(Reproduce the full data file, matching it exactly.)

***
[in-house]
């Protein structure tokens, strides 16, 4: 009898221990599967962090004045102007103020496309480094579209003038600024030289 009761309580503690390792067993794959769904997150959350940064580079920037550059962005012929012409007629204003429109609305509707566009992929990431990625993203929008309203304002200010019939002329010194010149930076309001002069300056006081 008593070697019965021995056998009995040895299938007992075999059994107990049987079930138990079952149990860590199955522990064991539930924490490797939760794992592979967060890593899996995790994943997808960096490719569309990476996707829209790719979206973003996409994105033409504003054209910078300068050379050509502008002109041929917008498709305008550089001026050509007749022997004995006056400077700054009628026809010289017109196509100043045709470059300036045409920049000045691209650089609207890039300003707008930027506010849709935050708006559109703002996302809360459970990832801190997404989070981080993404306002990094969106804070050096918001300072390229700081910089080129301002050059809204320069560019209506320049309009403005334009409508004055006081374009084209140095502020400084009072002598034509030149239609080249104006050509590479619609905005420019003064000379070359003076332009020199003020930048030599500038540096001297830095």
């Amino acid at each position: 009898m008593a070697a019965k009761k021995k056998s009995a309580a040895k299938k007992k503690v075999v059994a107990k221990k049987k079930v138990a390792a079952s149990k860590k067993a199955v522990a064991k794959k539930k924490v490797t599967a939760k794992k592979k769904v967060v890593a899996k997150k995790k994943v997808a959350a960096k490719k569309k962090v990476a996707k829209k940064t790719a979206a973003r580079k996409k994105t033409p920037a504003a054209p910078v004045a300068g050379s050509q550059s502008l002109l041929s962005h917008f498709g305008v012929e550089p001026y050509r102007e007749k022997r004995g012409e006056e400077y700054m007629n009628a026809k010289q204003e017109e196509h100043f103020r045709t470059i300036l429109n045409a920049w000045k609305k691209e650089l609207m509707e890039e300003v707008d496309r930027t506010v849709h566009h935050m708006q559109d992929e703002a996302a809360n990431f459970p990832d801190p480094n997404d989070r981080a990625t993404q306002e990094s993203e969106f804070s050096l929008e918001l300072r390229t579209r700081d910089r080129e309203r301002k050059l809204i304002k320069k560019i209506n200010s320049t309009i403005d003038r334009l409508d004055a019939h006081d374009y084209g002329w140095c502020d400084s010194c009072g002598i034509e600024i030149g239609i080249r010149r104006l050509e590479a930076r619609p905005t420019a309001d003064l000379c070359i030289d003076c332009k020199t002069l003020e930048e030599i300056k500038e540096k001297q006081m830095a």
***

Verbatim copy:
[in-house]
């Protein structure tokens, strides 16, 4: 009898221990599967962090004045102007103020496309480094579209003038600024030289 009761309580503690390792067993794959769904997150959350940064580079920037550059962005012929012409007629204003429109609305509707566009992929990431990625993203929008309203304002200010019939002329010194010149930076309001002069300056006081 008593070697019965021995056998009995040895299938007992075999059994107990049987079930138990079952149990860590199955522990064991539930924490490797939760794992592979967060890593899996995790994943997808960096490719569309990476996707829209790719979206973003996409994105033409504003054209910078300068050379050509502008002109041929917008498709305008550089001026050509007749022997004995006056400077700054009628026809010289017109196509100043045709470059300036045409920049000045691209650089609207890039300003707008930027506010849709935050708006559109703002996302809360459970990832801190997404989070981080993404306002990094969106804070050096918001300072390229700081910089080129301002050059809204320069560019209506320049309009403005334009409508004055006081374009084209140095502020400084009072002598034509030149239609080249104006050509590479619609905005420019003064000379070359003076332009020199003020930048030599500038540096001297830095």
């Amino acid at each position: 009898m008593a070697a019965k009761k021995k056998s009995a309580a040895k299938k007992k503690v075999v059994a107990k221990k049987k079930v138990a390792a079952s149990k860590k067993a199955v522990a064991k794959k539930k924490v490797t599967a939760k794992k592979k769904v967060v890593a899996k997150k995790k994943v997808a959350a960096k490719k569309k962090v990476a996707k829209k940064t790719a979206a973003r580079k996409k994105t033409p920037a504003a054209p910078v004045a300068g050379s050509q550059s502008l002109l041929s962005h917008f498709g305008v012929e550089p001026y050509r102007e007749k022997r004995g012409e006056e400077y700054m007629n009628a026809k010289q204003e017109e196509h100043f103020r045709t470059i300036l429109n045409a920049w000045k609305k691209e650089l609207m509707e890039e300003v707008d496309r930027t506010v849709h566009h935050m708006q559109d992929e703002a996302a809360n990431f459970p990832d801190p480094n997404d989070r981080a990625t993404q306002e990094s993203e969106f804070s050096l929008e918001l300072r390229t579209r700081d910089r080129e309203r301002k050059l809204i304002k320069k560019i209506n200010s320049t309009i403005d003038r334009l409508d004055a019939h006081d374009y084209g002329w140095c502020d400084s010194c009072g002598i034509e600024i030149g239609i080249r010149r104006l050509e590479a930076r619609p905005t420019a309001d003064l000379c070359i030289d003076c332009k020199t002069l003020e930048e030599i300056k500038e540096k001297q006081m830095a």